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What Is Silent Grief?

Losing a loved one can cause deep pain. While there are many different ways to cope with and express grief, sometimes it can feel difficult to fully express the complex emotions surrounding a loss. In these cases, individuals are at risk of developing silent grief, an isolating condition that makes dealing with loss even more difficult. We'll explain what silent grief is, how to recognize it and ways to cope with it.

What Does Silent Grief Mean?

Silent grief, also known as disenfranchised grief, occurs when individuals feel they need to carry their pain alone and hide their emotions from the people around them. It usually occurs when a person feels others won't be receptive to their pain.

Silent grief can occur for several different reasons. The most common causes of silent grief are when:

· The type of loss isn't acknowledged or is stigmatized.

· The loss isn't seen as significant or important to others.

· The circumstances of the death are denied or questioned.

· The loss and feelings surrounding it are judged by others.

Those suffering from silent grief tend to isolate themselves, compounding the loneliness many feel after losing a loved one. As a result, people with silent grief are at risk of developing depression or prolonged grief disorder from a lack of support, connection and emotional validation.

Ways to Recognize and Understand Silent Grief

The factors that contribute to silent grief can be implicit and explicit. Sometimes, it's even self-imposed, all of which makes recognizing silent grief in yourself and others challenging. In addition to expected feelings of sadness, anger and guilt, symptoms and signs of silent grief may also include:

· Exclusion from mourning

· Social isolation

· Anxiety

· Shame

· Depression

· Insomnia

· Substance misuse

· Emotional numbness

Addressing the Pain of Silent Grief

Grief happens in a series of stages, but how you experience loss and process emotions varies from person to person. Since those experiencing silent grief tend to self-isolate, they usually have difficulty navigating emotions, which can intensify negative thoughts and feelings.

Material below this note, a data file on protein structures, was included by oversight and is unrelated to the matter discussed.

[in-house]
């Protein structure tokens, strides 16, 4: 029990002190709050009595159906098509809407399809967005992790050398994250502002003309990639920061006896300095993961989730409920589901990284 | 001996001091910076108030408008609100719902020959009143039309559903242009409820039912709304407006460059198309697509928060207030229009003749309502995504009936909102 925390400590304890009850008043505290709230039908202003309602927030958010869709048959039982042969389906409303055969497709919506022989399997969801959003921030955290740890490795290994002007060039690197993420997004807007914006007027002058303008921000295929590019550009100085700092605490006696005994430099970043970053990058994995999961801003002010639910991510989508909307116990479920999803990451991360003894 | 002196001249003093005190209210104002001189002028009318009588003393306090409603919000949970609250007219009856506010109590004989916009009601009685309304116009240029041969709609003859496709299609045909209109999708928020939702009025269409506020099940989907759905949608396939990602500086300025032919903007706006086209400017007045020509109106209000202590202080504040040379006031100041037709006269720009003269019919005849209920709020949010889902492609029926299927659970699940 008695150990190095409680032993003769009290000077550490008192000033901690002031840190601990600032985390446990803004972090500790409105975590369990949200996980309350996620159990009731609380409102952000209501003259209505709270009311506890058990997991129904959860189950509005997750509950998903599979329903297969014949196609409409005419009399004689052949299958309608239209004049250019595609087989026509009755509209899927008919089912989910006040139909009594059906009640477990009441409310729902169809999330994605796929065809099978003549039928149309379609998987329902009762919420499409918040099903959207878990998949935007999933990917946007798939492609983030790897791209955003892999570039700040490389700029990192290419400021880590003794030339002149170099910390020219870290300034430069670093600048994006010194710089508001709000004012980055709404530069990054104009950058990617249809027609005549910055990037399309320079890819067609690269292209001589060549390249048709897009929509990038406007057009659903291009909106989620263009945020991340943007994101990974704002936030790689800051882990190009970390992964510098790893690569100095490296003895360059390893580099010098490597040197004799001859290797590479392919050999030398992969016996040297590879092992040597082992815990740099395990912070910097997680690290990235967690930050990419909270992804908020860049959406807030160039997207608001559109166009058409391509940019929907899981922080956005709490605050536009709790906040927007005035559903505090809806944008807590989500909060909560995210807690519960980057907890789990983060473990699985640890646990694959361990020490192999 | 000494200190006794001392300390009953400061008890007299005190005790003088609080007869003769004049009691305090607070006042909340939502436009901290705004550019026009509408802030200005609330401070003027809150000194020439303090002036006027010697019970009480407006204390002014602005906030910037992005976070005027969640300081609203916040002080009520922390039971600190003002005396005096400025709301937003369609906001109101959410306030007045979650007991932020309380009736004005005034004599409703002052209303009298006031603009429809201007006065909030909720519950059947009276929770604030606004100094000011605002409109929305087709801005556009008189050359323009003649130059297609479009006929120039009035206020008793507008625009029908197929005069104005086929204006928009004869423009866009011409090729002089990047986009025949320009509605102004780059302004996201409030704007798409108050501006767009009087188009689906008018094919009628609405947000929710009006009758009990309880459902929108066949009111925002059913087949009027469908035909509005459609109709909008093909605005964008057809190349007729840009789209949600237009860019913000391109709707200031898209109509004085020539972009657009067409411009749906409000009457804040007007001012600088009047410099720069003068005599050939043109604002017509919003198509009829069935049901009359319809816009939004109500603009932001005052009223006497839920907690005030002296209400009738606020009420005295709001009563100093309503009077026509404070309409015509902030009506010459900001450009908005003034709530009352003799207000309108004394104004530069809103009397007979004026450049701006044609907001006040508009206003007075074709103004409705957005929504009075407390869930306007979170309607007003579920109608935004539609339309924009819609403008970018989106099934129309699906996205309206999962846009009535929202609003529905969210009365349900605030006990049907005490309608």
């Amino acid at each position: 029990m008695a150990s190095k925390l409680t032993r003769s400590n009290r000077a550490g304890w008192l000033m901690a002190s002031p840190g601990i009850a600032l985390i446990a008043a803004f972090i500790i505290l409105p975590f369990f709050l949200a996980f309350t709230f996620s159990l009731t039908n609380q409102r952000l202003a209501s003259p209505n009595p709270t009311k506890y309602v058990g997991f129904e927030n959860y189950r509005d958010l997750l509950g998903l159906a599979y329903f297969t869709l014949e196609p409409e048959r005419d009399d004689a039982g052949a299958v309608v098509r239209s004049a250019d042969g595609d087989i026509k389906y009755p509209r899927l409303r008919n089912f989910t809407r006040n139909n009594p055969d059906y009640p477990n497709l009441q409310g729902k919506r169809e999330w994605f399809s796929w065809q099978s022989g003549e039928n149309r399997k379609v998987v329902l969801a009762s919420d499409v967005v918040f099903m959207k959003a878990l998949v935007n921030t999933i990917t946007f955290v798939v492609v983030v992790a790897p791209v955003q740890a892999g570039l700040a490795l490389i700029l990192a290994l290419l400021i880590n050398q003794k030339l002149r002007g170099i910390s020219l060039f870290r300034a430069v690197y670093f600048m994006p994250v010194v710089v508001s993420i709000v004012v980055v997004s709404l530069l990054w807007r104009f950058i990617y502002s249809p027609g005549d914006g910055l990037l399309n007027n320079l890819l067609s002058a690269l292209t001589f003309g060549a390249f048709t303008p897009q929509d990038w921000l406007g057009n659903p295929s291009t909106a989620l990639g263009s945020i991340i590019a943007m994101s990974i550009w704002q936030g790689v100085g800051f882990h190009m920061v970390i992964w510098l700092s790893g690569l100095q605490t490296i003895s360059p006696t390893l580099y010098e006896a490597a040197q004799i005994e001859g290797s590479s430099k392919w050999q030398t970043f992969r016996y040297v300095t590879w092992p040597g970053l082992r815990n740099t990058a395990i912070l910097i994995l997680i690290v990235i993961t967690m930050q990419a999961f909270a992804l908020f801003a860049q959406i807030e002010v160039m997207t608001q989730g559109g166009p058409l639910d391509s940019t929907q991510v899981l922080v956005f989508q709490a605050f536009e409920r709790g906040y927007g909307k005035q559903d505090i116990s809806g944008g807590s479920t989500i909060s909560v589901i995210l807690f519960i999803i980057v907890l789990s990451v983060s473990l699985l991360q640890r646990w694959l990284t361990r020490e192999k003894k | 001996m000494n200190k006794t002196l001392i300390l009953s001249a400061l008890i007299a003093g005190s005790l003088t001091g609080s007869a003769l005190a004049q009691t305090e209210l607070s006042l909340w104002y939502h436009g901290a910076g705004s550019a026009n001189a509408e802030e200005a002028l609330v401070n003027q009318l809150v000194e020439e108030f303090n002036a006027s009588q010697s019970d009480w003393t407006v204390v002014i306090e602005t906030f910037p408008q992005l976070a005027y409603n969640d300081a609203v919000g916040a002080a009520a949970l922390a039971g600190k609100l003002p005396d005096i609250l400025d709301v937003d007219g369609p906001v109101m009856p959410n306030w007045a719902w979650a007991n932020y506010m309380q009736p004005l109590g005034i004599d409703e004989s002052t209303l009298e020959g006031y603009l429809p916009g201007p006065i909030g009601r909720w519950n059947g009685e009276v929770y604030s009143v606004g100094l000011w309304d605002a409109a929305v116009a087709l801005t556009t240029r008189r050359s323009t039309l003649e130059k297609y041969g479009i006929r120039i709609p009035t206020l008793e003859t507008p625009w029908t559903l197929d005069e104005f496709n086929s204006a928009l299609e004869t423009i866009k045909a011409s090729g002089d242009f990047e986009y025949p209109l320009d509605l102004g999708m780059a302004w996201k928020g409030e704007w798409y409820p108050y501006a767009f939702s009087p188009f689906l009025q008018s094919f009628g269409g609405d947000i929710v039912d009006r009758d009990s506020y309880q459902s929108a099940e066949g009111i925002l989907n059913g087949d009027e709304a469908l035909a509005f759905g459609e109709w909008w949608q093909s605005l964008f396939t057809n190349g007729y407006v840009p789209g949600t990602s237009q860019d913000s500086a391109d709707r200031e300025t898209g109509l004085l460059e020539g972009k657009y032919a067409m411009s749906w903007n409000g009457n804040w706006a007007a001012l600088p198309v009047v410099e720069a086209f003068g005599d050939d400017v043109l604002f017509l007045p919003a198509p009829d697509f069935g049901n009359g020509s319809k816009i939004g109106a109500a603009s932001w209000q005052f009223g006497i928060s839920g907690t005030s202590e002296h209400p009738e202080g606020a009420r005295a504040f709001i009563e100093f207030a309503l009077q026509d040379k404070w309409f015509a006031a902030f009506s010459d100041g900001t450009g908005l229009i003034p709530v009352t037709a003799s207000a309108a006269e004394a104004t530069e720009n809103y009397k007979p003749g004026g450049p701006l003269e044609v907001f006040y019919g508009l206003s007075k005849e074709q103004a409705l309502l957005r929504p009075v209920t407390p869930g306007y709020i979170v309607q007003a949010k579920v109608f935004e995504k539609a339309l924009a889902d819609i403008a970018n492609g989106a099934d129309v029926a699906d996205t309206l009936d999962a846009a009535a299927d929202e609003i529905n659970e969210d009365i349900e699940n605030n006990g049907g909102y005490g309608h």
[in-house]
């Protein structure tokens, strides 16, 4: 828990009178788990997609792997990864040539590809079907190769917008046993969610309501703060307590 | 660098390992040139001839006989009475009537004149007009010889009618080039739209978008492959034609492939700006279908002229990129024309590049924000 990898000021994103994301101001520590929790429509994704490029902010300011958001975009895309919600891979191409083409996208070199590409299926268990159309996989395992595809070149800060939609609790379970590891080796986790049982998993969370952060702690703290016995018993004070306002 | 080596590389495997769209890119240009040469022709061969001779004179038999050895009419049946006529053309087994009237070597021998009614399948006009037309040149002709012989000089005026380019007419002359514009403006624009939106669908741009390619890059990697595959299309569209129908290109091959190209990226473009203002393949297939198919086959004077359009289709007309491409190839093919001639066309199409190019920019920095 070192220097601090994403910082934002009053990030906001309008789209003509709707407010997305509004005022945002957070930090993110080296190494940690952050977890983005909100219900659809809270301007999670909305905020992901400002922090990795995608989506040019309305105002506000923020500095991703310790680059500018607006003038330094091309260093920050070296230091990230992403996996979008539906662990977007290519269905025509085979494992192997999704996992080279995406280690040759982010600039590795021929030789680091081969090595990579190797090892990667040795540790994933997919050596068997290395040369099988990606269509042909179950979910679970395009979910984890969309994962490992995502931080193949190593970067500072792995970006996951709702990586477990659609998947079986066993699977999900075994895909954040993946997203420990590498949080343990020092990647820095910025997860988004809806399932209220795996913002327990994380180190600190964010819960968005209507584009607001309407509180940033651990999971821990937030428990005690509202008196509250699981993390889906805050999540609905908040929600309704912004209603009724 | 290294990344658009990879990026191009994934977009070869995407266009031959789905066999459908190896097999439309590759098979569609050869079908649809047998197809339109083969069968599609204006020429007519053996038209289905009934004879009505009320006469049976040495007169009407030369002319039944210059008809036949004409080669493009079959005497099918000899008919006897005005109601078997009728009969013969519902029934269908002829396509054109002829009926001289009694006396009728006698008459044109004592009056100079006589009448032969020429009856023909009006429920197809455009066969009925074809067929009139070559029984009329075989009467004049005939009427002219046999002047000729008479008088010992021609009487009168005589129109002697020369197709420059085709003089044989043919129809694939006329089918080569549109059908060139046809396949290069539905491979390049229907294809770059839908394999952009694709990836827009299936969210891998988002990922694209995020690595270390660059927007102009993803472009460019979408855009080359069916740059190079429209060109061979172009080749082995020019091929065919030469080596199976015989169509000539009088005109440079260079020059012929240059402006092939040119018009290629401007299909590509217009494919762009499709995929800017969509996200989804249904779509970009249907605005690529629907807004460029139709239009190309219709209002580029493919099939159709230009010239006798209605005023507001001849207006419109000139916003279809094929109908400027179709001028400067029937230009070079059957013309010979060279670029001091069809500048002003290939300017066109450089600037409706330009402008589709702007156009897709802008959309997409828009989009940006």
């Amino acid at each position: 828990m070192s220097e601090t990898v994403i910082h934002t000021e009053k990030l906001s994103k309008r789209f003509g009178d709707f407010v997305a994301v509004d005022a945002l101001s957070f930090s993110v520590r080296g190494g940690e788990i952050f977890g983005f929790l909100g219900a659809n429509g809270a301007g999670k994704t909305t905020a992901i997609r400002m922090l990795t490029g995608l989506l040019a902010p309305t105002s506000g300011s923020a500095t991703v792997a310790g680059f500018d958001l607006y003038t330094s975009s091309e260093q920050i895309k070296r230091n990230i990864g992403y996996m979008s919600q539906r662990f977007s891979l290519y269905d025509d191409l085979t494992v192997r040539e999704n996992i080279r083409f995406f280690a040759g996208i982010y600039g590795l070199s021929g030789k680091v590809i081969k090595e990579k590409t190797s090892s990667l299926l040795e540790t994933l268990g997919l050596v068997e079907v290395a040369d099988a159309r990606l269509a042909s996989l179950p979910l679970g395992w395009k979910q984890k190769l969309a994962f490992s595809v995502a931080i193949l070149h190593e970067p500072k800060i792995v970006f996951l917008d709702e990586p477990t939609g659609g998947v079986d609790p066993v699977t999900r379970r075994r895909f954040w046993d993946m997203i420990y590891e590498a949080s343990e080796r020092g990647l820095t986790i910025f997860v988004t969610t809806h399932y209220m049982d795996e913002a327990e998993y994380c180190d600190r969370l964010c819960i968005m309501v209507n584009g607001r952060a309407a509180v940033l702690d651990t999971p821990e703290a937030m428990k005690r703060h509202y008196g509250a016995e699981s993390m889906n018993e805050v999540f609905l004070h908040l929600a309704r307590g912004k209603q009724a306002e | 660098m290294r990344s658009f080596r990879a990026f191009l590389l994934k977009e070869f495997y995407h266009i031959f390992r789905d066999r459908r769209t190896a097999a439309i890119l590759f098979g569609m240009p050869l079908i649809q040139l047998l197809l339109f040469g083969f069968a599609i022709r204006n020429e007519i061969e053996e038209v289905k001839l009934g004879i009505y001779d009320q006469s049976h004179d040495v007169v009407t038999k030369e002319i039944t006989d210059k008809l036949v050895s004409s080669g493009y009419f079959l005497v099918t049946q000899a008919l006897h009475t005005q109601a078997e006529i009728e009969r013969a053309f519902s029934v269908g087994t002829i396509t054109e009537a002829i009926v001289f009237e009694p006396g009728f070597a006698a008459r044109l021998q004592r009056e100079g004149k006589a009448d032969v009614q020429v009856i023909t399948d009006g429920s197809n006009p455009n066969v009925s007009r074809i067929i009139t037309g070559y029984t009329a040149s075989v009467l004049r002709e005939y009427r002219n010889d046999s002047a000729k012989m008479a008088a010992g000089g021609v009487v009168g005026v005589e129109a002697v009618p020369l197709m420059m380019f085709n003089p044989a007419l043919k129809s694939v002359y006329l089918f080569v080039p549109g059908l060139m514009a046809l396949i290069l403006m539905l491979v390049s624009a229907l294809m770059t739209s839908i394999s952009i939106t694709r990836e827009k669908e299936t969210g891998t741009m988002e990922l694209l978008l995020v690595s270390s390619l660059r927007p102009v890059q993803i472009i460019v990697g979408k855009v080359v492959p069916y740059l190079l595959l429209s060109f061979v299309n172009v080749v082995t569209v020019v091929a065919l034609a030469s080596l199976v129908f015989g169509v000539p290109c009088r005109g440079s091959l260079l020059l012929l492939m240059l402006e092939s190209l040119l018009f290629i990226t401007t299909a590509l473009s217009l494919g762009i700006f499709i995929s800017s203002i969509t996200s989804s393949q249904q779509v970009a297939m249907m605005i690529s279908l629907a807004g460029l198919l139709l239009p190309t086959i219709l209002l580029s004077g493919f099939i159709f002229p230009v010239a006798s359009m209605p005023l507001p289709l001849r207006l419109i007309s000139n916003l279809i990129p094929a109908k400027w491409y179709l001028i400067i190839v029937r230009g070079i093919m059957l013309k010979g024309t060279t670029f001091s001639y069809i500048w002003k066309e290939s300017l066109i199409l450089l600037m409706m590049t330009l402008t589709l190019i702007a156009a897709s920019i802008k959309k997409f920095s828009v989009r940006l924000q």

If you or someone you know is struggling with silent grief or any type of grief, consider these coping tips:

Find a way to express what you're feeling

When a loved one passes, many rituals allow us to process our emotions, find closure and begin to heal. Whether it's the chance to say goodbye at a wake or share a favorite story or memory during a funeral, these rituals allow us to acknowledge the loss. If silent grief prevents you from participating in ceremonies like these, you can find your own way to mourn.

For example, you might write a letter to the person to say goodbye, plant a tree in their honor, play their favorite songs or make a collage of photos and memories you shared. Taking time to understand how a loved one may have wanted to be remembered, and what’s important to you when honoring their life and spirit, can help you to process your grief and start your healing journey.

Seek support from others who understand your loss

If you feel unheard or unseen by friends, family and loved ones, don't despair. It may be hard for them to know what you're going through if they haven't gone through it themselves. Consider joining a dedicated grief and bereavement support group. There are many different kinds of groups that offer specialized support depending on your loss. Doing so will allow you to find a safe place with an understanding community to share your story, explore your feelings and begin healing.

Online forums, like The Love Always Project's Community Forum, can also offer a place for you to remember your loved one and find resources to help you cope with your loss.

Get professional help

We all process grief differently, and some of us are unable to do so on our own, especially when dealing with silent grief. A mental health professional or trained grief counselor can help you come to acknowledge your loss while validating the complexities of your emotions and giving you the tools and support you need to work through them.

Processing grief isn't easy, but it's important. If you need immediate support now or are having thoughts of suicide or self-harm, call the Substance Abuse and Mental Health Services Administration's National Helpline at 1-800-662-HELP (4357) — it's free, confidential and available 24/7, 365 days a year.

At The Love Always Project, we recognize grief as a normal reaction to loss, but we understand it's a personal one that can present itself in many different ways. If you or someone you know recently lost someone, our grief, loss and bereavement resources can help. We believe that healing can begin when we're ready to acknowledge the complex emotions we're feeling. Learn more about our mission to help others cope with loss and discuss end-of-life issues: Join the movement.


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